Your Six Cloud Rights

By Susan Nunziata

Cloud Computing Rights and Responsibilities

Do you know your cloud service rights? The complexity of today's cloud computing environment has motivated Gartners Global IT Council for Cloud Services to define the six rights (and one responsibility) of cloud service customers. The goal: to help cloud providers and their customers establish successful business relationships.

Although their tone reminds us vaguely of the U.S. Miranda Rights, the spirit of these rights and responsibilities outlined by Gartner serve as a best-practices guideline for enterprises looking to deploy cloud-based solutions. The Council, which consists of CIOs of large enterprises that consume cloud services and Gartner analysts, has made it a priority to identify the key rights of cloud service consumers and how these might be upheld.

"If cloud services are commoditized, providers should offer stronger customer guarantees," says Daryl Plummer, managing vice president and Gartner fellow, in a prepared statement. "However, service providers either do not offer protections or vary greatly in the protections they do offer. We believe that the Global IT Council for Cloud Services can facilitate improvements in industry practices that will benefit not only IT customers and clients, but also developers, vendors and other stakeholders."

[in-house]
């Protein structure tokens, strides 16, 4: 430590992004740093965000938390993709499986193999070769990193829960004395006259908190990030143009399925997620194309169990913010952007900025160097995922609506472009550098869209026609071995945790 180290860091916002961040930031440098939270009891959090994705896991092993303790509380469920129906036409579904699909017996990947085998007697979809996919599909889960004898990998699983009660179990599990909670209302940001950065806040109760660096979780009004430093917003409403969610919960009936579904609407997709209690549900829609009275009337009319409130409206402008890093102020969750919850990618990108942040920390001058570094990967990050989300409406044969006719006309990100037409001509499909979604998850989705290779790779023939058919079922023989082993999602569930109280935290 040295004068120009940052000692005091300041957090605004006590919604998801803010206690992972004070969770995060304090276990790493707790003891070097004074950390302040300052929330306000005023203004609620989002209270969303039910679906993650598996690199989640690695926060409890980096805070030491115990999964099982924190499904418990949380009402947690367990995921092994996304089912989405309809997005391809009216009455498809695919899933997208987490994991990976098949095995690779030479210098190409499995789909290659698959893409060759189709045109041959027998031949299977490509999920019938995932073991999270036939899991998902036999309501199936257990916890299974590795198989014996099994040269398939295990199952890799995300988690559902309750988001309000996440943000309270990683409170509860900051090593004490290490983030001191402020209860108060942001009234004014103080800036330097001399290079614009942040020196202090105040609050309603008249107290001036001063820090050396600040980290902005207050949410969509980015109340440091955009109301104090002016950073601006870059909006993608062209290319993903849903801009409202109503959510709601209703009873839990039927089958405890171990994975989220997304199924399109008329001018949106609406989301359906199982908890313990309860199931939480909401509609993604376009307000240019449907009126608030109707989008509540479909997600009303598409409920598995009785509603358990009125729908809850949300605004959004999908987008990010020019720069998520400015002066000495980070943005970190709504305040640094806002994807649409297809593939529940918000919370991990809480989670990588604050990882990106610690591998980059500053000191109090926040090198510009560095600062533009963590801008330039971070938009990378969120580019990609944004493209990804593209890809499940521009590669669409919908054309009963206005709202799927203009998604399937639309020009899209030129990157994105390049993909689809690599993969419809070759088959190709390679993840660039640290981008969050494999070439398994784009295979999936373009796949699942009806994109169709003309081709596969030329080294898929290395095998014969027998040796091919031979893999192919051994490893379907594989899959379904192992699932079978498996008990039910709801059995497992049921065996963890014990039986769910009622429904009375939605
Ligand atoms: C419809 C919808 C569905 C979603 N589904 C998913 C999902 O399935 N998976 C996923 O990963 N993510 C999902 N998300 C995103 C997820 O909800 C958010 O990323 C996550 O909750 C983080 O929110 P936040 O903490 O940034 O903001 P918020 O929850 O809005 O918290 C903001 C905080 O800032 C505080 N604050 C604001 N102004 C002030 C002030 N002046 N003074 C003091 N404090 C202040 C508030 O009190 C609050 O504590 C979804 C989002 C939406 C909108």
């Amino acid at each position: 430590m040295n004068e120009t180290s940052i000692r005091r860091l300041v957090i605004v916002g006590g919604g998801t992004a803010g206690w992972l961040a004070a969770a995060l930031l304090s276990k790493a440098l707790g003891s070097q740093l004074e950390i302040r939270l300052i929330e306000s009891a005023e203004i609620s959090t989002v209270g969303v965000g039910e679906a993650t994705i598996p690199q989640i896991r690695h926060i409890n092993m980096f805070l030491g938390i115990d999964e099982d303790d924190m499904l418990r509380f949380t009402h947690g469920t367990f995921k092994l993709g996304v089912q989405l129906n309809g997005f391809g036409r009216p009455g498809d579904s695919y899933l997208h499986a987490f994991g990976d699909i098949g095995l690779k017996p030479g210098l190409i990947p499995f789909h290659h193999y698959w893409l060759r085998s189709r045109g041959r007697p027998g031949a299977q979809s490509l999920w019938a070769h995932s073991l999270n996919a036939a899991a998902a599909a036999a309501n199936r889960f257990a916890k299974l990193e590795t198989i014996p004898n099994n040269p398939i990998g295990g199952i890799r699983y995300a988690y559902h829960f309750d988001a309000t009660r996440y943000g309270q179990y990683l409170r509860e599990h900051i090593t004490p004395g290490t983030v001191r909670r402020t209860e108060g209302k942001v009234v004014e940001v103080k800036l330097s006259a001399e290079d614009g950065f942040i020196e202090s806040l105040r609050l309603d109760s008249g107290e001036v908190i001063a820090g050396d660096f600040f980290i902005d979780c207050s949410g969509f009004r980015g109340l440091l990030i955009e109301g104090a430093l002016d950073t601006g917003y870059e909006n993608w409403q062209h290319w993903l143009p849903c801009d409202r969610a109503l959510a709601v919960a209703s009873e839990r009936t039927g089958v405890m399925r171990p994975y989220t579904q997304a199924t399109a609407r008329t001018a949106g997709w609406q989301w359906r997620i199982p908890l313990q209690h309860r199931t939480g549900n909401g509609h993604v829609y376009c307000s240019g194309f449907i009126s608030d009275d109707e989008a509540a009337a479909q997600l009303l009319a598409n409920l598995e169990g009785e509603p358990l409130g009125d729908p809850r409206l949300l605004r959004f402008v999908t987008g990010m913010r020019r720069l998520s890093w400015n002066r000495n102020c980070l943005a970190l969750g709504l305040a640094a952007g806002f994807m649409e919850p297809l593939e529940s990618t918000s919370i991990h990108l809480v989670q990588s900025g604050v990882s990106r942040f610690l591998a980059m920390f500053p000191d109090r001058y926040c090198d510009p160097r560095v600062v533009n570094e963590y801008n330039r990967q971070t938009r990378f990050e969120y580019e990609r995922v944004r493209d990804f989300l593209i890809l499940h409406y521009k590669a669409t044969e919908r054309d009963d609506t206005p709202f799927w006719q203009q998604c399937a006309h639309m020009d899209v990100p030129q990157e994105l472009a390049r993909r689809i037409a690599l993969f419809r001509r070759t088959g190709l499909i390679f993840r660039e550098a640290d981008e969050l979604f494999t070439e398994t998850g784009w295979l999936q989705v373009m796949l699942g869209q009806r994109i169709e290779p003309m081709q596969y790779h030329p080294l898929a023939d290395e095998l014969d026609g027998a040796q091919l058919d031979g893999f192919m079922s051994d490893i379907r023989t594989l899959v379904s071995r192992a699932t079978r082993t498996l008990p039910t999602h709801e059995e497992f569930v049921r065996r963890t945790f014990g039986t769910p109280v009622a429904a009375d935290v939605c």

Your Six Cloud Rights

No. 1: You have the right to retain ownership, use and control of your own data

The Council insists on the importance of data security in the issue of ownership and control. The provider must specify what it can do with the consumer's data. Lack of clarity on this point can lead to costly legal battles. Lastly, the customer could lose control of its data if the service provider goes out of business or is sold to another company. The original contract or service-level agreement (SLA) must provide for the clear disposition of the service consumer's data, in case the provider can no longer provide service.

Cloud Right No. 2

No. 2: You have the right to SLAs that address liabilities, remediation and business outcomes